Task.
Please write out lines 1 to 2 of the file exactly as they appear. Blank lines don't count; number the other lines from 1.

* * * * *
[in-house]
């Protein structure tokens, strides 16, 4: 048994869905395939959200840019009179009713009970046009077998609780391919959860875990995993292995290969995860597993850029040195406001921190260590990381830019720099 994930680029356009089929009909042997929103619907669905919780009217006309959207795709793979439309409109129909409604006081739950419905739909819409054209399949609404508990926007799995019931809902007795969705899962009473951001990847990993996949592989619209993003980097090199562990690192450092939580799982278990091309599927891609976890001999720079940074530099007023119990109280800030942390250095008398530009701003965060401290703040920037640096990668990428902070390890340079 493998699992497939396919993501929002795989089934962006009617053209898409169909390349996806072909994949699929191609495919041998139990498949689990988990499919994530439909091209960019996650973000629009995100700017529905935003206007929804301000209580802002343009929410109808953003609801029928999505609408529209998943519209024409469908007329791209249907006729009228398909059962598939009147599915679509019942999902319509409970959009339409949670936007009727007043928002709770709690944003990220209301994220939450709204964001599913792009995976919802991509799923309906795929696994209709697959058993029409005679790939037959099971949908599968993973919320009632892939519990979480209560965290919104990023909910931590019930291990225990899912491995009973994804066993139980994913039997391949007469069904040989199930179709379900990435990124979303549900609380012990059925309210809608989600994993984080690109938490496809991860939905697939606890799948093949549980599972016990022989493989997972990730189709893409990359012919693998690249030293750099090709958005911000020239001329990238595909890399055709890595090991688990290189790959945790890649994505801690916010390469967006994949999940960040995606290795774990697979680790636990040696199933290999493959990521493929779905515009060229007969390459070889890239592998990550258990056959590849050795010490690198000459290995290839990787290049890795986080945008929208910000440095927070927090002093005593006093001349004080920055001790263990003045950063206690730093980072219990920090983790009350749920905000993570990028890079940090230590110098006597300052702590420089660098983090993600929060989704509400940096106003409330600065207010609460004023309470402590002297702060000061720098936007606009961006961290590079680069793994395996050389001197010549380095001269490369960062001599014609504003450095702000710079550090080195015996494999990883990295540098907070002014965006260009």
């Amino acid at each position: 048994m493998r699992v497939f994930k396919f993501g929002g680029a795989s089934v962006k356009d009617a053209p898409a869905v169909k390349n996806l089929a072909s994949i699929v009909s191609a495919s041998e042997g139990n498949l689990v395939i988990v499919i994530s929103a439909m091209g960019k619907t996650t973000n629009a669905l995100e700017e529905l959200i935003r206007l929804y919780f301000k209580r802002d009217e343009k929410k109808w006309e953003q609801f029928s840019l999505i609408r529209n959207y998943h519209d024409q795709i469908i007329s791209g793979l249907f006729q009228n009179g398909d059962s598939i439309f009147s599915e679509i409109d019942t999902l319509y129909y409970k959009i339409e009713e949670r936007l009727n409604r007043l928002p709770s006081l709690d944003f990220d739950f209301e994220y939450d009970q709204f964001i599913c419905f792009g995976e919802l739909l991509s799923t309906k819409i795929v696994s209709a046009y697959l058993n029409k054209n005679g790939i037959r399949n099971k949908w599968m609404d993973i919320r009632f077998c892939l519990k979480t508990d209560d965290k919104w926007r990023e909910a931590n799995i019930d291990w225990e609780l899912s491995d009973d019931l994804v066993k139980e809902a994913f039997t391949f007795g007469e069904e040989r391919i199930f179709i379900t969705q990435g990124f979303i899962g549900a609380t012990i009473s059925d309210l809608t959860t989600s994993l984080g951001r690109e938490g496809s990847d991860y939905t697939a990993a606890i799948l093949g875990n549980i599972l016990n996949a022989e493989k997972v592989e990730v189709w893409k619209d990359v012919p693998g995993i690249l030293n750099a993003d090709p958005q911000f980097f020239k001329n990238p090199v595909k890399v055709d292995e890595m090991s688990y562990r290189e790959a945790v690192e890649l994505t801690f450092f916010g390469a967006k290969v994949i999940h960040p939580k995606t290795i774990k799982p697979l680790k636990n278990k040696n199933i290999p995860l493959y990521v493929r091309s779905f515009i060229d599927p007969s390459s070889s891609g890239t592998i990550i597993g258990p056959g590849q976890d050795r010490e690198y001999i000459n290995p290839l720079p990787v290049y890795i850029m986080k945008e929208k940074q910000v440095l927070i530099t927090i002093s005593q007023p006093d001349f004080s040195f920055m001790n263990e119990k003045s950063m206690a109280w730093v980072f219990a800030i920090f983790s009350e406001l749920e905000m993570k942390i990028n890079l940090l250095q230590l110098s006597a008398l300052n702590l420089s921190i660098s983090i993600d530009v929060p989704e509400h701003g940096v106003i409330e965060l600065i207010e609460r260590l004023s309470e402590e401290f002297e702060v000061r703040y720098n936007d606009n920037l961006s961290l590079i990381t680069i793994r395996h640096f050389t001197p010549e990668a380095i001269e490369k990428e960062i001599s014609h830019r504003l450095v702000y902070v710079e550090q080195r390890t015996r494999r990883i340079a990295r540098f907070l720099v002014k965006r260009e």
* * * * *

[in-house]
């Protein structure tokens, strides 16, 4: 048994869905395939959200840019009179009713009970046009077998609780391919959860875990995993292995290969995860597993850029040195406001921190260590990381830019720099 994930680029356009089929009909042997929103619907669905919780009217006309959207795709793979439309409109129909409604006081739950419905739909819409054209399949609404508990926007799995019931809902007795969705899962009473951001990847990993996949592989619209993003980097090199562990690192450092939580799982278990091309599927891609976890001999720079940074530099007023119990109280800030942390250095008398530009701003965060401290703040920037640096990668990428902070390890340079 493998699992497939396919993501929002795989089934962006009617053209898409169909390349996806072909994949699929191609495919041998139990498949689990988990499919994530439909091209960019996650973000629009995100700017529905935003206007929804301000209580802002343009929410109808953003609801029928999505609408529209998943519209024409469908007329791209249907006729009228398909059962598939009147599915679509019942999902319509409970959009339409949670936007009727007043928002709770709690944003990220209301994220939450709204964001599913792009995976919802991509799923309906795929696994209709697959058993029409005679790939037959099971949908599968993973919320009632892939519990979480209560965290919104990023909910931590019930291990225990899912491995009973994804066993139980994913039997391949007469069904040989199930179709379900990435990124979303549900609380012990059925309210809608989600994993984080690109938490496809991860939905697939606890799948093949549980599972016990022989493989997972990730189709893409990359012919693998690249030293750099090709958005911000020239001329990238595909890399055709890595090991688990290189790959945790890649994505801690916010390469967006994949999940960040995606290795774990697979680790636990040696199933290999493959990521493929779905515009060229007969390459070889890239592998990550258990056959590849050795010490690198000459290995290839990787290049890795986080945008929208910000440095927070927090002093005593006093001349004080920055001790263990003045950063206690730093980072219990920090983790009350749920905000993570990028890079940090230590110098006597300052702590420089660098983090993600929060989704509400940096106003409330600065207010609460004023309470402590002297702060000061720098936007606009961006961290590079680069793994395996050389001197010549380095001269490369960062001599014609504003450095702000710079550090080195015996494999990883990295540098907070002014965006260009």